Ad blocking is a high-stakes issue in China, which has 688 million people online. And it's already widespread. That's partly because a web browser popular in China -- UC Browser, owned by Alibaba Group – has it built in as a default; it promises users they can browse faster and save data. By one estimate, at least 159 million people in China use mobile browsers that block ads.
Will all that change? With new regulations announced this month, China seems to be cracking down on online ad-blocking, or possibly just certain forms of it. The language of the rule is ambiguous, causing some debate among experts about what is being targeted, and how much ad-blocking might actually be affected.
New guidelines mentioning ad-blocking were buried in Article 16 of interim online advertising regulations released about two weeks ago by the State Administration for Industry and Commerce. They didn't draw much notice until Adblock Plus wrote a blog post saying China had banned blockers, labeling the country a "bully."
"The concept of ad blocking has always been about putting power back into the hands of the consumer, so this robs them of what has become a basic right," said the post by Ben Williams of Adblock Plus, which makes ad-blocking extensions.
So what do China's rules actually say?
The new regulations, which go into effect Sept. 1, say in part that anyone using the internet for advertising activities can't provide or use applications, hardware, etc. to block, filter, cover, fast forward, limit, etc. other people's legitimate ads.
But different lawyers have a different understanding of what it might mean – though all point out that the regulation is vague:
-- Eugene Low, a partner at the Hong Kong office of law firm Hogan Lovells, said he thinks it does ban ad-blocking. That wasn't a surprise, he added, because there was a similar article in a draft version a year ago, and because there have been legal cases on blocking under China's Anti-Unfair Competition Law.
-- But Justina Zhang of TransAsia Lawyers, who is a member of the Global Advertising Lawyers Alliance, said in an email that "we do not believe this particular article prohibits all ad-blocking services."
-- Steve Dickinson, an attorney with Harris Moure, pointed out after an initial read that the article appears to be targeted at those involved in online advertising.
"The regulation does not mention users, and it does not purport to restrict the right of users to block some or all ads," he wrote in an email, adding that more research into legislative history would be needed to confirm that.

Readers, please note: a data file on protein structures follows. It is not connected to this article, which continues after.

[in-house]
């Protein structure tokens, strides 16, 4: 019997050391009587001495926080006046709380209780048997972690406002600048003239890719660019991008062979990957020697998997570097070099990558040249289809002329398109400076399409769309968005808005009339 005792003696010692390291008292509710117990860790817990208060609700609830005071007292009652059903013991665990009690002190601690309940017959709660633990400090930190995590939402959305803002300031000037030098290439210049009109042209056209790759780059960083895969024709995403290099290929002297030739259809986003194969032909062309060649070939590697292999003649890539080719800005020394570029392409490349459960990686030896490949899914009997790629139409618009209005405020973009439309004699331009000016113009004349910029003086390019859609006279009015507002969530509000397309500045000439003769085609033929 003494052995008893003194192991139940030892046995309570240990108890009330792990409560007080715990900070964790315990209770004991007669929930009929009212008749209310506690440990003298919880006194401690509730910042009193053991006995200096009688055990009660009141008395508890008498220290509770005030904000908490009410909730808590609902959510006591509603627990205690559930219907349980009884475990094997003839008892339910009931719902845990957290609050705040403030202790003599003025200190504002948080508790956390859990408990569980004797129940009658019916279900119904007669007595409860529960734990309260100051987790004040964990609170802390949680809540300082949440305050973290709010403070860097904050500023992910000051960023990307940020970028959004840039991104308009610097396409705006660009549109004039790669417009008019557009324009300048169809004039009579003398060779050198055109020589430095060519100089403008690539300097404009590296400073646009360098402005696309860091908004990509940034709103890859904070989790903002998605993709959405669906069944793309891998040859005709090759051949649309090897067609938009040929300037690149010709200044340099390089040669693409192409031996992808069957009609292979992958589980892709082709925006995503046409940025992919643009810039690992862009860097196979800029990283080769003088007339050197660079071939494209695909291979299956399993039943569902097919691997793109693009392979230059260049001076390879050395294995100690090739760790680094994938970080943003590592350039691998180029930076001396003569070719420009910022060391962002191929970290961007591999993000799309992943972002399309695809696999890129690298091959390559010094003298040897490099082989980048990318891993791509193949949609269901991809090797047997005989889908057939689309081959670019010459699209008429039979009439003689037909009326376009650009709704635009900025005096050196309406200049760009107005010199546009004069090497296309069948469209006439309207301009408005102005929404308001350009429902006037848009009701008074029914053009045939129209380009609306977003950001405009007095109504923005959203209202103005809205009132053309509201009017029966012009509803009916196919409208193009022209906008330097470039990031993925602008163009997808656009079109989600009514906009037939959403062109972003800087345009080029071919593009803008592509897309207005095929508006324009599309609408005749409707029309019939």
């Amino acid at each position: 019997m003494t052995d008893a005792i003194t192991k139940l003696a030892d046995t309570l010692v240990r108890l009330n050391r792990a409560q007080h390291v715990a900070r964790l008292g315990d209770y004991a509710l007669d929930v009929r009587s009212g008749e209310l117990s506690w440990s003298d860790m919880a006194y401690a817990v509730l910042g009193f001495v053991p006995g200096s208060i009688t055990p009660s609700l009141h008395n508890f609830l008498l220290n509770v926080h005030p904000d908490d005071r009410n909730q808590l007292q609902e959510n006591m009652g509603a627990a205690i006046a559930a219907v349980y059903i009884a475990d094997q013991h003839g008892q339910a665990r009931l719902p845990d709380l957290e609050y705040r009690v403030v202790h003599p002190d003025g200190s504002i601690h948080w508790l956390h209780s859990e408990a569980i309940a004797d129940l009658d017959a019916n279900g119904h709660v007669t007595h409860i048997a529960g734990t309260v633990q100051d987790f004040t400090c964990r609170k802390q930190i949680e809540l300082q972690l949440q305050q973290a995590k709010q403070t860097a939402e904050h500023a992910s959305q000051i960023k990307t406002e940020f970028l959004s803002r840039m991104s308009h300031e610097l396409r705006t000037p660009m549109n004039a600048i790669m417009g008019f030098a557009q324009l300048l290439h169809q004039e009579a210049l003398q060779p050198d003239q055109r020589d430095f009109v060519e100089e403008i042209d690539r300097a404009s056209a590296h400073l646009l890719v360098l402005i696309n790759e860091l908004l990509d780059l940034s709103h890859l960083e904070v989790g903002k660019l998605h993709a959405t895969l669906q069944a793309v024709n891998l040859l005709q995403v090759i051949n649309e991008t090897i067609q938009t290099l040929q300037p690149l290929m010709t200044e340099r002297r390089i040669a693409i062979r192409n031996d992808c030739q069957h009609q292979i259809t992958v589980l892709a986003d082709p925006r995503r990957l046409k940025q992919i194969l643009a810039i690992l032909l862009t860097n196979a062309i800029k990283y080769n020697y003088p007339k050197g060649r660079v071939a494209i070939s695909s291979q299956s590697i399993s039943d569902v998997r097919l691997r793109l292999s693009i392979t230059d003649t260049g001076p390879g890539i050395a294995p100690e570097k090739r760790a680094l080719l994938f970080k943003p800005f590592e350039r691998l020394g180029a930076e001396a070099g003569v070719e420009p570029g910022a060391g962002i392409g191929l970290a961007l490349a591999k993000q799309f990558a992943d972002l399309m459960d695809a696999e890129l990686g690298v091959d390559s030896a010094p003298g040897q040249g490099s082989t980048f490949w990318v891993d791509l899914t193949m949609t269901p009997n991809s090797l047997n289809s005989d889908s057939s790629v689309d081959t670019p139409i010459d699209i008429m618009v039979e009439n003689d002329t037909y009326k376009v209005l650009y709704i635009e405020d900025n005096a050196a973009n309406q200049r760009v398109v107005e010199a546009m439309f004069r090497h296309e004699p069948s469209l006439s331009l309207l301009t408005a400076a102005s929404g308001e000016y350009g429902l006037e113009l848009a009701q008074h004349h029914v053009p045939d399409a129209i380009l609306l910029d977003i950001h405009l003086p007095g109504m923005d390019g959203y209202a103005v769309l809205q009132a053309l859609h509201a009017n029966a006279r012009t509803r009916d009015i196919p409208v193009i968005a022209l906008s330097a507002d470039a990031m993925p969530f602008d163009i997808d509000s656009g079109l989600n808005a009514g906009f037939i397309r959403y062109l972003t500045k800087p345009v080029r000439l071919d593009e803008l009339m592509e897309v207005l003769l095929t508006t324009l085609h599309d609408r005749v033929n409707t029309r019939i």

"Only 'participants in online advertising activity' are mentioned," he wrote. "Is a 'user' a 'participant? I don't know, but I don't think so."
Mr. Dickinson said the rule "seems to be directed at a real issue in China. Companies will force the downloading of software that blocks the ads of other companies." He declined to cite specific examples.
Would the new rule apply to web browsers that block ads served by rival companies? That question brings to mind a past legal dispute between two big Chinese internet companies. Qihoo 360 put out software promising to remove ads from rival Tencent's QQ service and "protect" users from viruses on QQ. The courts ruled largely in Tencent's favor, saying that was unfair competition.
Because the Chinese browser market is so competitive, many Chinese tech giants offer browsers that block some ads, according to AdMaster, a marketing data technology company that helps brands measure the effectiveness of their digital investments. They can be selective about what's blocked by default, AdMaster has said.
Internet giant Alibaba makes much of its revenue from advertising space sold within its e-commerce ecosystem. In 2014 it bought UC Web, whose browser filters out ads on the web. UC Browser and Alibaba didn't immediately respond to a request for comment.
"The first big question is what this means for Alibaba," said Johnny Ryan, head of ecosystem for PageFair, which sells publishers technology to serve ads that can't be circumvented by blockers.
PageFair has said blocking in China is widespread, with 159 million people in China using mobile ad-blocking browsers as of March. The company believes China's new regulations do prohibit blocking.
"We anticipate that the new Chinese regulation will have an impact on UC Browser's growth, and may even make some impact on parent company Alibaba," Mr. Ryan said in an email.
Putting things in perspective, he added: "In effect, the largest market in the world has just made illegal the key feature of one of the largest mobile browsers, which is itself owned by the largest e-commerce company in the world."
Contributing: Chen Wu